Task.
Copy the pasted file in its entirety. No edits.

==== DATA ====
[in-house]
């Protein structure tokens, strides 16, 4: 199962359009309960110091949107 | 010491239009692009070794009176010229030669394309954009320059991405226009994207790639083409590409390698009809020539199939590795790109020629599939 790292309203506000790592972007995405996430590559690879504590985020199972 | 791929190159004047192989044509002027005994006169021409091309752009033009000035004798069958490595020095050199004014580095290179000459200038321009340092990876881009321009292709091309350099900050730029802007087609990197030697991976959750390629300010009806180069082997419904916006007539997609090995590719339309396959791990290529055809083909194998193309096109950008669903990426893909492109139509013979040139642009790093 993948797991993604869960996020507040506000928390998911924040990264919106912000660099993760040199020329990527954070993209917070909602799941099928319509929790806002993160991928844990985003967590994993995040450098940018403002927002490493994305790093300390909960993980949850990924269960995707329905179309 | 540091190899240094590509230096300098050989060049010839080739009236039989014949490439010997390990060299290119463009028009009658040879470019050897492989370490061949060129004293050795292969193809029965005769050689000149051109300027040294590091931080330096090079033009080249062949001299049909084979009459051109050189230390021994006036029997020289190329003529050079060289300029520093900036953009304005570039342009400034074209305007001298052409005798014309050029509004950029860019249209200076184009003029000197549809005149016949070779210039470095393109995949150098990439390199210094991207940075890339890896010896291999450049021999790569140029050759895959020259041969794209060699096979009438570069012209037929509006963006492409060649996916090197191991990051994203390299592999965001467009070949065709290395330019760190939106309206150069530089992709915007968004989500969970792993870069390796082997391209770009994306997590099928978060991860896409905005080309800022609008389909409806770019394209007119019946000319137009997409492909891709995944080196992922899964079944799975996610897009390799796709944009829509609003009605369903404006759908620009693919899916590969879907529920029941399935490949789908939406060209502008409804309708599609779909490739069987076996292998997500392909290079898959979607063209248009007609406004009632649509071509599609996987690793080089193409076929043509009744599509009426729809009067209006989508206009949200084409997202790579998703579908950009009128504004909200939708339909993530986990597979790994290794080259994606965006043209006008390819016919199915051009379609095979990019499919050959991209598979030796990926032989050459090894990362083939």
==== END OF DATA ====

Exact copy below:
[in-house]
């Protein structure tokens, strides 16, 4: 199962359009309960110091949107 | 010491239009692009070794009176010229030669394309954009320059991405226009994207790639083409590409390698009809020539199939590795790109020629599939 790292309203506000790592972007995405996430590559690879504590985020199972 | 791929190159004047192989044509002027005994006169021409091309752009033009000035004798069958490595020095050199004014580095290179000459200038321009340092990876881009321009292709091309350099900050730029802007087609990197030697991976959750390629300010009806180069082997419904916006007539997609090995590719339309396959791990290529055809083909194998193309096109950008669903990426893909492109139509013979040139642009790093 993948797991993604869960996020507040506000928390998911924040990264919106912000660099993760040199020329990527954070993209917070909602799941099928319509929790806002993160991928844990985003967590994993995040450098940018403002927002490493994305790093300390909960993980949850990924269960995707329905179309 | 540091190899240094590509230096300098050989060049010839080739009236039989014949490439010997390990060299290119463009028009009658040879470019050897492989370490061949060129004293050795292969193809029965005769050689000149051109300027040294590091931080330096090079033009080249062949001299049909084979009459051109050189230390021994006036029997020289190329003529050079060289300029520093900036953009304005570039342009400034074209305007001298052409005798014309050029509004950029860019249209200076184009003029000197549809005149016949070779210039470095393109995949150098990439390199210094991207940075890339890896010896291999450049021999790569140029050759895959020259041969794209060699096979009438570069012209037929509006963006492409060649996916090197191991990051994203390299592999965001467009070949065709290395330019760190939106309206150069530089992709915007968004989500969970792993870069390796082997391209770009994306997590099928978060991860896409905005080309800022609008389909409806770019394209007119019946000319137009997409492909891709995944080196992922899964079944799975996610897009390799796709944009829509609003009605369903404006759908620009693919899916590969879907529920029941399935490949789908939406060209502008409804309708599609779909490739069987076996292998997500392909290079898959979607063209248009007609406004009632649509071509599609996987690793080089193409076929043509009744599509009426729809009067209006989508206009949200084409997202790579998703579908950009009128504004909200939708339909993530986990597979790994290794080259994606965006043209006008390819016919199915051009379609095979990019499919050959991209598979030796990926032989050459090894990362083939």